Lead can be used as a pure metal, combined with another metal to form an alloy, or in the form of a chemical compound. A primary use of lead in the U.S. is for automobile lead-acid storage batteries, a type of rechargeable electric battery which uses an almost pure lead alloy. Lead-formed alloys are typically found in ammunition, pipes, cable covering, building material, solder, radiation shielding, collapsible tubes, and fishing weights. Lead is also used in ceramic glazes and as a stabilizer in plastics.
Lead enters the body primarily through inhalation and ingestion. Today, adults are mainly exposed to lead by breathing in lead-containing dust or fumes at work, or from hobbies that involve lead. Lead passes through the lungs into the blood where it can harm many of the body’s organ systems. While inorganic lead does not readily enter the body through the skin, it can enter the body through accidental ingestion (eating, drinking, smoking) via contaminated hands, clothing or surfaces. Workers may develop a variety of ailments, such as neurological effects, gastrointestinal effects, anemia, and kidney disease.
Construction workers are exposed to lead during the removal, renovation, or demolition of structures painted with lead pigments. Workers may also be exposed during installation, maintenance, or demolition of lead pipes and fittings, lead linings in tanks and radiation protection, lead glass, work involving soldering, and other work involving lead or metal alloys. In general industry, workers come in contact with lead in solder, plumbing fixtures, rechargeable batteries, lead bullets, leaded glass, brass, or bronze objects, and radiators.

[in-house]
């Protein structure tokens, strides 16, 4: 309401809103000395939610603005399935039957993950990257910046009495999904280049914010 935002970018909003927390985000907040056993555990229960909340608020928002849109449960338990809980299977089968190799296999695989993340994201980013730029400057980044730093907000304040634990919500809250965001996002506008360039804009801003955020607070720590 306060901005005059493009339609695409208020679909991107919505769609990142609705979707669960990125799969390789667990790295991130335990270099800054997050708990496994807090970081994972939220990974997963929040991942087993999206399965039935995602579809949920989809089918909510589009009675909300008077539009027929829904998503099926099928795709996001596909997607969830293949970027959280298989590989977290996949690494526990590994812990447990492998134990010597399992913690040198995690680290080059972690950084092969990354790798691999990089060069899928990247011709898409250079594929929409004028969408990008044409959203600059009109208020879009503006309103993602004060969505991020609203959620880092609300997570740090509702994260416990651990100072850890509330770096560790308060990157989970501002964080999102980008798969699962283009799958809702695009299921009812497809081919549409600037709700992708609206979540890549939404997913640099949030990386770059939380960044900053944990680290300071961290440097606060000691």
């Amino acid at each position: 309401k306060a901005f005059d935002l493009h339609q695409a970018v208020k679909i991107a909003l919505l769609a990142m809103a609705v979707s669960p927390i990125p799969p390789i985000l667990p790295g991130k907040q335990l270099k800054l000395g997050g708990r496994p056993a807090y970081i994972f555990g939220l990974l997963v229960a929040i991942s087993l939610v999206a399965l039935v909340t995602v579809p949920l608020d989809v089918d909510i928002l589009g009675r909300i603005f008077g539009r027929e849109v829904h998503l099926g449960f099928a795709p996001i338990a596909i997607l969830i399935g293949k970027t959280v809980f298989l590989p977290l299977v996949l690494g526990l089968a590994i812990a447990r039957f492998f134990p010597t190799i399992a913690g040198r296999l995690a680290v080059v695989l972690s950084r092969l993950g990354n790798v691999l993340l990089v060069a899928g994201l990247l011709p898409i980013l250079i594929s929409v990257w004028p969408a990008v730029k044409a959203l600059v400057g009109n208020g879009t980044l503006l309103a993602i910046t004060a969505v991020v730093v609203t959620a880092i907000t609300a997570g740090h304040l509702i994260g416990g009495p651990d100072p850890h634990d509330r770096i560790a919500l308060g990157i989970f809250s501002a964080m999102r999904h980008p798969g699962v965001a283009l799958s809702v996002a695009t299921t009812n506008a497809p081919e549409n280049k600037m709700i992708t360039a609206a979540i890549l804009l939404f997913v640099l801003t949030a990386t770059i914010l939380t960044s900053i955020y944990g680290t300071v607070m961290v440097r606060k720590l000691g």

Lead is an important metal for many types of businesses and industrial processes. Lead is most often used in the manufacturing sector (e.g. manufacturing products containing lead) but worker exposure can also occur in other industry sectors including construction and wholesale trade.
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Poor choices at home could affect safety on the job.
There are many choices that we make outside of work that could cause major effects on not only yourself, but your co-workers as well. Whether it is safety related or lifestyle choices, many of them have repercussions that carry over from home to the workplace. It is important to realize how closely connected our personal and professional lives can be.
It’s Sunday night, so you and your friends make your way to the local bar to watch the football game and to have a few drinks. Before you know it, it is 1:00 a.m. and you have to be up at 4:00 a.m. to get ready for work, so you head home. Even though you only got a couple hours of sleep, you get up and make it to work on time. Starting your Monday morning off, you realize that you are still feeling the effects of alcohol and you are so tired that you can hardly stay awake.
YOU JUST PUT YOURSELF, YOUR CO-WORKERS & THE COMPANY AT RISK FOR SOME TYPE OF INJURY OR EVEN A POSSIBLE LOSS.
The police officer that lives next door to you has become extremely overweight that isn’t caused by a medical issue, but simply caused by him just not wanting to maintain his fitness routine. Even though he can still perform his duties, he performs at a much diminished capacity than what he use to. Making the choice to be sedentary outside of work could put himself and his fellow officers at risk for accidents or even fatalities.
You work the night shift at the local mill. You have 7 children to support other than yourself and your spouse. Money is tight and the bills keep piling up, so you decide to take on a second job during the day to try to make ends meet. A few weeks into this new routine, you start to realize how hard it is to get enough sleep before you have to be at work for your job as a forklift operator. That night, you start to fall asleep and end up striking a support beam that falls down on to a large shelving system. Most of the shelves collapse causing all the stored expensive computer components to fall to the floor. The company now faces a loss of over $400,000 and you’re facing termination. How will this affect your family, co-workers and company on a larger scale?
You do not owe your entire life to your job. You have the freedom to do as you please outside of work, but those choices you make could cause harm in many ways to yourself, your family, your co-workers & their families, and also to the company that you work for.